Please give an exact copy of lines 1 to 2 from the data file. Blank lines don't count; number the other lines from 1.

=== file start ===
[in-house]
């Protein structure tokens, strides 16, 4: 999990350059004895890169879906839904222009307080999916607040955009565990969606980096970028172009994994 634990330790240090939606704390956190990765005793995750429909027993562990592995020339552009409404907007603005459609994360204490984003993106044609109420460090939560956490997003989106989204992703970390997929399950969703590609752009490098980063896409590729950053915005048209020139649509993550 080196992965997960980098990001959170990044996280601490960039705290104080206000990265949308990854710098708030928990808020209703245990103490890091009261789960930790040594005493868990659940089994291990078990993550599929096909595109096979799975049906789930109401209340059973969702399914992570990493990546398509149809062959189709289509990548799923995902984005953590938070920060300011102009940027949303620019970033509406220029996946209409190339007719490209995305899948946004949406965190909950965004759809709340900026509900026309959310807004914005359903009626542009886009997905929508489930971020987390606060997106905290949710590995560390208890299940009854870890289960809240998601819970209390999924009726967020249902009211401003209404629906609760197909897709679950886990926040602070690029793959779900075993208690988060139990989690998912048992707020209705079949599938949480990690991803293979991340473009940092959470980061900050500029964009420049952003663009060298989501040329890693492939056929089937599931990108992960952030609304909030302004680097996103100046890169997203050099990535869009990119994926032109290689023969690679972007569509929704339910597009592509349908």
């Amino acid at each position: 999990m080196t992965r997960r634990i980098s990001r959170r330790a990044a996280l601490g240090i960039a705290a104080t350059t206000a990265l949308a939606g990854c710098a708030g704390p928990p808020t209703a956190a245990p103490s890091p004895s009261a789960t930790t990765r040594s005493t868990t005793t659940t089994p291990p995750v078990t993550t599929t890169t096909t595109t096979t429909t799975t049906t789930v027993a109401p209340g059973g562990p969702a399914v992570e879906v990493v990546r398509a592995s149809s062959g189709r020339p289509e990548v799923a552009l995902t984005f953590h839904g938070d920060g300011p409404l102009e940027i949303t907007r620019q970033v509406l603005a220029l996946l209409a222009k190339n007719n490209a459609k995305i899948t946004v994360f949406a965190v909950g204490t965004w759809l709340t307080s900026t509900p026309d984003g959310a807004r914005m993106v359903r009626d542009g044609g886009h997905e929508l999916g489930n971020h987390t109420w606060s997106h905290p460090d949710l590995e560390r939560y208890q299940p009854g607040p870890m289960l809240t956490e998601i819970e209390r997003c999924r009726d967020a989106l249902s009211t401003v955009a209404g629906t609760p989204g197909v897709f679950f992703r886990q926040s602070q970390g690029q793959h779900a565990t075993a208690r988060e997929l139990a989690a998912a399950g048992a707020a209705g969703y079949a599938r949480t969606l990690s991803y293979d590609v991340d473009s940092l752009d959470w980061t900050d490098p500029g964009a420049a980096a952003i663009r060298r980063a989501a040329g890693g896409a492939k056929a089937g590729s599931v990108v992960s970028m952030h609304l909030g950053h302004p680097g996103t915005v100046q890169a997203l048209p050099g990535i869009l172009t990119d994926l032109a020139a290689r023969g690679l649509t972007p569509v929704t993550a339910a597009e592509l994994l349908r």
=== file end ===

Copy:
[in-house]
């Protein structure tokens, strides 16, 4: 999990350059004895890169879906839904222009307080999916607040955009565990969606980096970028172009994994 634990330790240090939606704390956190990765005793995750429909027993562990592995020339552009409404907007603005459609994360204490984003993106044609109420460090939560956490997003989106989204992703970390997929399950969703590609752009490098980063896409590729950053915005048209020139649509993550 080196992965997960980098990001959170990044996280601490960039705290104080206000990265949308990854710098708030928990808020209703245990103490890091009261789960930790040594005493868990659940089994291990078990993550599929096909595109096979799975049906789930109401209340059973969702399914992570990493990546398509149809062959189709289509990548799923995902984005953590938070920060300011102009940027949303620019970033509406220029996946209409190339007719490209995305899948946004949406965190909950965004759809709340900026509900026309959310807004914005359903009626542009886009997905929508489930971020987390606060997106905290949710590995560390208890299940009854870890289960809240998601819970209390999924009726967020249902009211401003209404629906609760197909897709679950886990926040602070690029793959779900075993208690988060139990989690998912048992707020209705079949599938949480990690991803293979991340473009940092959470980061900050500029964009420049952003663009060298989501040329890693492939056929089937599931990108992960952030609304909030302004680097996103100046890169997203050099990535869009990119994926032109290689023969690679972007569509929704339910597009592509349908």